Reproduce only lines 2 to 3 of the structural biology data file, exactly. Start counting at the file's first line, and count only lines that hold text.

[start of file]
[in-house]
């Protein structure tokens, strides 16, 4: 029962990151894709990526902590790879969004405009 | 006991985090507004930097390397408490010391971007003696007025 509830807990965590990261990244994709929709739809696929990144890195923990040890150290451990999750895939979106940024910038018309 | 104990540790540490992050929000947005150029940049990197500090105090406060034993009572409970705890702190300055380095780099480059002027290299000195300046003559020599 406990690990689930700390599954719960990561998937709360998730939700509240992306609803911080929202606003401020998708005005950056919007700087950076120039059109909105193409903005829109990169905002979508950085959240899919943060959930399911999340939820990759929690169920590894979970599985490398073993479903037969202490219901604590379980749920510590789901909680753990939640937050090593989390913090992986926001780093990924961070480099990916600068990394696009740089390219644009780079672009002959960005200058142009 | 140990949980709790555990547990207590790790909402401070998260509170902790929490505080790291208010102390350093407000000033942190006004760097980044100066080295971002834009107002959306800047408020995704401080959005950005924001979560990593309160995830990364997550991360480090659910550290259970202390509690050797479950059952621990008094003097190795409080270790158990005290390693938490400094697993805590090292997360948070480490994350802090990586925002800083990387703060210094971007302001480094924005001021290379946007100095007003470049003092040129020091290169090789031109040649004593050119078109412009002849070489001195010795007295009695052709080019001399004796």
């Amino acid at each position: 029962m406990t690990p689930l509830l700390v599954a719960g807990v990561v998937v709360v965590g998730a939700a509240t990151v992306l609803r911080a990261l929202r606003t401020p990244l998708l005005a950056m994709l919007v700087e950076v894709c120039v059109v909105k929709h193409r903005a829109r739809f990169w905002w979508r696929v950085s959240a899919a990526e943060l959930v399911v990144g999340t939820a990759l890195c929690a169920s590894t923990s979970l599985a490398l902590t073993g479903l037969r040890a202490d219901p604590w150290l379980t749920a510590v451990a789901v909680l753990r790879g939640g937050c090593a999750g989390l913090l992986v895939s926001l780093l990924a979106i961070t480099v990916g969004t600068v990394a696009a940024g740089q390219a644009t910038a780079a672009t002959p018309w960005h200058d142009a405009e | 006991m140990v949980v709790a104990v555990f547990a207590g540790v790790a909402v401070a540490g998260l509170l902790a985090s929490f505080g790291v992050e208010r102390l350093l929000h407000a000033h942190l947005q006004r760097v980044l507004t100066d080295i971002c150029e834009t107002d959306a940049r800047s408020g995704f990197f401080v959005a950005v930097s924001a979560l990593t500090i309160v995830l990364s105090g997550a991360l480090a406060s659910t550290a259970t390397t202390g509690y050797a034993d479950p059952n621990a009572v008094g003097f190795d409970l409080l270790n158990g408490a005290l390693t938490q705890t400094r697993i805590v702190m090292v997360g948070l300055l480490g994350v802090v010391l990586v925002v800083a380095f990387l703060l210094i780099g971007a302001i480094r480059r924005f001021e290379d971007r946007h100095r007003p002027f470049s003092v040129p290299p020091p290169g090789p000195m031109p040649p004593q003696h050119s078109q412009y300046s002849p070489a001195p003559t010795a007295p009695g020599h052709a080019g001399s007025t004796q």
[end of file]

């Protein structure tokens, strides 16, 4: 029962990151894709990526902590790879969004405009 | 006991985090507004930097390397408490010391971007003696007025 509830807990965590990261990244994709929709739809696929990144890195923990040890150290451990999750895939979106940024910038018309 | 104990540790540490992050929000947005150029940049990197500090105090406060034993009572409970705890702190300055380095780099480059002027290299000195300046003559020599 406990690990689930700390599954719960990561998937709360998730939700509240992306609803911080929202606003401020998708005005950056919007700087950076120039059109909105193409903005829109990169905002979508950085959240899919943060959930399911999340939820990759929690169920590894979970599985490398073993479903037969202490219901604590379980749920510590789901909680753990939640937050090593989390913090992986926001780093990924961070480099990916600068990394696009740089390219644009780079672009002959960005200058142009 | 140990949980709790555990547990207590790790909402401070998260509170902790929490505080790291208010102390350093407000000033942190006004760097980044100066080295971002834009107002959306800047408020995704401080959005950005924001979560990593309160995830990364997550991360480090659910550290259970202390509690050797479950059952621990008094003097190795409080270790158990005290390693938490400094697993805590090292997360948070480490994350802090990586925002800083990387703060210094971007302001480094924005001021290379946007100095007003470049003092040129020091290169090789031109040649004593050119078109412009002849070489001195010795007295009695052709080019001399004796």
């Amino acid at each position: 029962m406990t690990p689930l509830l700390v599954a719960g807990v990561v998937v709360v965590g998730a939700a509240t990151v992306l609803r911080a990261l929202r606003t401020p990244l998708l005005a950056m994709l919007v700087e950076v894709c120039v059109v909105k929709h193409r903005a829109r739809f990169w905002w979508r696929v950085s959240a899919a990526e943060l959930v399911v990144g999340t939820a990759l890195c929690a169920s590894t923990s979970l599985a490398l902590t073993g479903l037969r040890a202490d219901p604590w150290l379980t749920a510590v451990a789901v909680l753990r790879g939640g937050c090593a999750g989390l913090l992986v895939s926001l780093l990924a979106i961070t480099v990916g969004t600068v990394a696009a940024g740089q390219a644009t910038a780079a672009t002959p018309w960005h200058d142009a405009e | 006991m140990v949980v709790a104990v555990f547990a207590g540790v790790a909402v401070a540490g998260l509170l902790a985090s929490f505080g790291v992050e208010r102390l350093l929000h407000a000033h942190l947005q006004r760097v980044l507004t100066d080295i971002c150029e834009t107002d959306a940049r800047s408020g995704f990197f401080v959005a950005v930097s924001a979560l990593t500090i309160v995830l990364s105090g997550a991360l480090a406060s659910t550290a259970t390397t202390g509690y050797a034993d479950p059952n621990a009572v008094g003097f190795d409970l409080l270790n158990g408490a005290l390693t938490q705890t400094r697993i805590v702190m090292v997360g948070l300055l480490g994350v802090v010391l990586v925002v800083a380095f990387l703060l210094i780099g971007a302001i480094r480059r924005f001021e290379d971007r946007h100095r007003p002027f470049s003092v040129p290299p020091p290169g090789p000195m031109p040649p004593q003696h050119s078109q412009y300046s002849p070489a001195p003559t010795a007295p009695g020599h052709a080019g001399s007025t004796q």